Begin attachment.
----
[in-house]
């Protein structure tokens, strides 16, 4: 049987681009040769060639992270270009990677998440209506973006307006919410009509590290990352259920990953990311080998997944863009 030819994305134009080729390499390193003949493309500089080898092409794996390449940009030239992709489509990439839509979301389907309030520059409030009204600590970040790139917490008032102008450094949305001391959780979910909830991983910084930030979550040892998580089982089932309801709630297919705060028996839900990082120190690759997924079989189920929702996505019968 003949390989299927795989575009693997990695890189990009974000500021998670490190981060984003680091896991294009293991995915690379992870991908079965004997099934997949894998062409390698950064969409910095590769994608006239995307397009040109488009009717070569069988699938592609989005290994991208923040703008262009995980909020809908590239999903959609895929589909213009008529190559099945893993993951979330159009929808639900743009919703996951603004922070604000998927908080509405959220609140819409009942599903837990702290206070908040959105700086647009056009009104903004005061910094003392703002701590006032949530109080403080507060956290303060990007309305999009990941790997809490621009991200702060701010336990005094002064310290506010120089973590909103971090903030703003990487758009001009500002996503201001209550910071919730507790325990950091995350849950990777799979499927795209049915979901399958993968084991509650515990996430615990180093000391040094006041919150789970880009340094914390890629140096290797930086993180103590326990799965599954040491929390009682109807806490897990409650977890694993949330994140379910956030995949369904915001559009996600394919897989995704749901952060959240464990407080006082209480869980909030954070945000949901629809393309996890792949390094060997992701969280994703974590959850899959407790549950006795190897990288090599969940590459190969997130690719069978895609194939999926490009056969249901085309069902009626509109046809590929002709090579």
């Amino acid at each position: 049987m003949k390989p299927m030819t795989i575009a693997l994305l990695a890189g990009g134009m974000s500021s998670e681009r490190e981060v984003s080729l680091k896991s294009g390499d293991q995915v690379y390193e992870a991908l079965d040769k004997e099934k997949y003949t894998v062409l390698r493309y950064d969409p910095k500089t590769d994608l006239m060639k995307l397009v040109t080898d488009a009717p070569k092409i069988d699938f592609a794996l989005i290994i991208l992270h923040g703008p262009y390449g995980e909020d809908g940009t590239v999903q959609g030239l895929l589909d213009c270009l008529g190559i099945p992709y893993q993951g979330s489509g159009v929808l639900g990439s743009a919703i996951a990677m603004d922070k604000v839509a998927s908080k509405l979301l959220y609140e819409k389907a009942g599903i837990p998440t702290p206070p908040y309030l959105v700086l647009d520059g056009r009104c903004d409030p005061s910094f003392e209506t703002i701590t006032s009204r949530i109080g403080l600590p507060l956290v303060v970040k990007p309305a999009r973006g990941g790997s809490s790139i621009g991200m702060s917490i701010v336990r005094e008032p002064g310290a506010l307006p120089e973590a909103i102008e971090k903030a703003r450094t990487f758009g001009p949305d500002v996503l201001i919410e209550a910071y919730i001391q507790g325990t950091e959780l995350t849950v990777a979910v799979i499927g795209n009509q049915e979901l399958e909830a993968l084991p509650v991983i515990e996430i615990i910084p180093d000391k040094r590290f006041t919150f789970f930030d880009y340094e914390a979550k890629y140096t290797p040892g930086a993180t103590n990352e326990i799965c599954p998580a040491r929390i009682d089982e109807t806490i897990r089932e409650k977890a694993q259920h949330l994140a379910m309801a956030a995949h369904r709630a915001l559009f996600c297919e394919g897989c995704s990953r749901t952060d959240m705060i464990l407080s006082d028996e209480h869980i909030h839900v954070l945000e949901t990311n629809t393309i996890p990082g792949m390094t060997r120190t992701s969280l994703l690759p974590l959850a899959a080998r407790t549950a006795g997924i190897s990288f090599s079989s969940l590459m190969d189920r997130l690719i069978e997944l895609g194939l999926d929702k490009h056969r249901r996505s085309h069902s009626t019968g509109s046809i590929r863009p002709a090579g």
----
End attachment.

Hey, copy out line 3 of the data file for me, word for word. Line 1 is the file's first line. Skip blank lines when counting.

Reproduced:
């Amino acid at each position: 049987m003949k390989p299927m030819t795989i575009a693997l994305l990695a890189g990009g134009m974000s500021s998670e681009r490190e981060v984003s080729l680091k896991s294009g390499d293991q995915v690379y390193e992870a991908l079965d040769k004997e099934k997949y003949t894998v062409l390698r493309y950064d969409p910095k500089t590769d994608l006239m060639k995307l397009v040109t080898d488009a009717p070569k092409i069988d699938f592609a794996l989005i290994i991208l992270h923040g703008p262009y390449g995980e909020d809908g940009t590239v999903q959609g030239l895929l589909d213009c270009l008529g190559i099945p992709y893993q993951g979330s489509g159009v929808l639900g990439s743009a919703i996951a990677m603004d922070k604000v839509a998927s908080k509405l979301l959220y609140e819409k389907a009942g599903i837990p998440t702290p206070p908040y309030l959105v700086l647009d520059g056009r009104c903004d409030p005061s910094f003392e209506t703002i701590t006032s009204r949530i109080g403080l600590p507060l956290v303060v970040k990007p309305a999009r973006g990941g790997s809490s790139i621009g991200m702060s917490i701010v336990r005094e008032p002064g310290a506010l307006p120089e973590a909103i102008e971090k903030a703003r450094t990487f758009g001009p949305d500002v996503l201001i919410e209550a910071y919730i001391q507790g325990t950091e959780l995350t849950v990777a979910v799979i499927g795209n009509q049915e979901l399958e909830a993968l084991p509650v991983i515990e996430i615990i910084p180093d000391k040094r590290f006041t919150f789970f930030d880009y340094e914390a979550k890629y140096t290797p040892g930086a993180t103590n990352e326990i799965c599954p998580a040491r929390i009682d089982e109807t806490i897990r089932e409650k977890a694993q259920h949330l994140a379910m309801a956030a995949h369904r709630a915001l559009f996600c297919e394919g897989c995704s990953r749901t952060d959240m705060i464990l407080s006082d028996e209480h869980i909030h839900v954070l945000e949901t990311n629809t393309i996890p990082g792949m390094t060997r120190t992701s969280l994703l690759p974590l959850a899959a080998r407790t549950a006795g997924i190897s990288f090599s079989s969940l590459m190969d189920r997130l690719i069978e997944l895609g194939l999926d929702k490009h056969r249901r996505s085309h069902s009626t019968g509109s046809i590929r863009p002709a090579g």